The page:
Susan Silas, "the self-portrait sessions (series of 8) 7-(IMG_3710)," 2016

Susan Silas, the self-portrait sessions (series of 8) 7-(IMG_3710), 2016, archival ink jet prints on Hahnemühle photo rag 308gsm, 17″ x 23″, edition of 5, 1 AP

Los Angeles Times


Susan Silas’ naked look at self-image at CB1 Gallery

By Sharon Mizota

June 25, 2016

It’s possible that Susan Silas’ relentless (some would say obsessive) self-portraiture at CB1 Gallery only seems powerful to me because I, too, am a middle-aged woman. If you are old enough to have seen your face start to sag in the mirror, you may find something quite touching in Silas’ unflinching photographs and life casts. If not, it’s an honest glimpse into the future.

The Brooklyn artist made a plaster cast of her face in 1992 and then again in 2012, following that up with annual castings through 2015. The casts appear here in three media: in luminous beeswax, in stolid white bronze and in photographs. Needless to say the contrast over the 20-year gap between the first two is striking while the differences among the rest are more subtle, charting a slower process of decay.

Because of their associations with death masks, the casts have an eerie finality to them, although I hope Silas will continue to make them annually. They are certainly death masks for particular moments in time.

Detail of Susan Silas, "plaster casts," 2016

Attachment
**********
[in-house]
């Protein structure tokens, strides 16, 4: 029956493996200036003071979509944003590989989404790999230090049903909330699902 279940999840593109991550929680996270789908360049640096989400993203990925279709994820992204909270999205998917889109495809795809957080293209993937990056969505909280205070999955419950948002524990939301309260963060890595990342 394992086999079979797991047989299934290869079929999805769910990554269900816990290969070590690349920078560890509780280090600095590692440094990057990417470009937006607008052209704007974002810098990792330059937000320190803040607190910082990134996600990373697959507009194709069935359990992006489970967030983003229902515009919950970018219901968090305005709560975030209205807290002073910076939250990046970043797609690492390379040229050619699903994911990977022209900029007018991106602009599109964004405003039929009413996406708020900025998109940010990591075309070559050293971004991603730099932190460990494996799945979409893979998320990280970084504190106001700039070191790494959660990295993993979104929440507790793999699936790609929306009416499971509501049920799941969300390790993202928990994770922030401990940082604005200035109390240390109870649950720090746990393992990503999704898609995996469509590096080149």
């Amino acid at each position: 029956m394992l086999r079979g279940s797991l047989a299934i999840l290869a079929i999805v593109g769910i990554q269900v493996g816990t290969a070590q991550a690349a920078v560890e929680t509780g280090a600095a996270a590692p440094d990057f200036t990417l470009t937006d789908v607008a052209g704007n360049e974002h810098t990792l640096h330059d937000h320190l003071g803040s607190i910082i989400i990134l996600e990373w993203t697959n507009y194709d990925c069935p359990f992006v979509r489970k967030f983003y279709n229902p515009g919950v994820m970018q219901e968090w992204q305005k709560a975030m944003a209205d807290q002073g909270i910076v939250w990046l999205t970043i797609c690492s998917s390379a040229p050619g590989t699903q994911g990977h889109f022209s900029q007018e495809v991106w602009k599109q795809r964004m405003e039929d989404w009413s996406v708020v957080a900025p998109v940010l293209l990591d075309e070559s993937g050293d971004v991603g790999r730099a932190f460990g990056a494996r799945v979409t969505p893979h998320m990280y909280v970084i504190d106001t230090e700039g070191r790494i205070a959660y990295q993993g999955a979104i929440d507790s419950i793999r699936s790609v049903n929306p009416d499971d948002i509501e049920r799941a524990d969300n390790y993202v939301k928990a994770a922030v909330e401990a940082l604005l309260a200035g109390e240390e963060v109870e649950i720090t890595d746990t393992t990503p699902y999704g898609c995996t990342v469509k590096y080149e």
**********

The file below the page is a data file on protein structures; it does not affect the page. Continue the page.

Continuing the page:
Detail of Susan Silas, plaster casts, 2016, five (5) plaster casts in white beeswax (1992/2012/2013/2014/2015: designated as Series A, beeswax ed)

The photographs (and a video) simply record Silas looking at herself in a mirror. She is nude, with nothing but white wall reflected behind her. Most of the portraits were taken in the last five years, although there is one that serves as a touchstone from 1979.

The stripped-down aesthetic of 1970s feminist art governs the exhibition, and Silas’ acts of self-regard are more evocative for it. In addition to the depredations of age, the works dredge up thoughts on the efforts we invest in our own appearance, the distance between our self-image and how others see us, and the relationship between our interior selves and our physical bodies. In an age of social media, in which we are constantly scrutinized by others, Silas asks us to take a long hard look at ourselves.


Pin It on Pinterest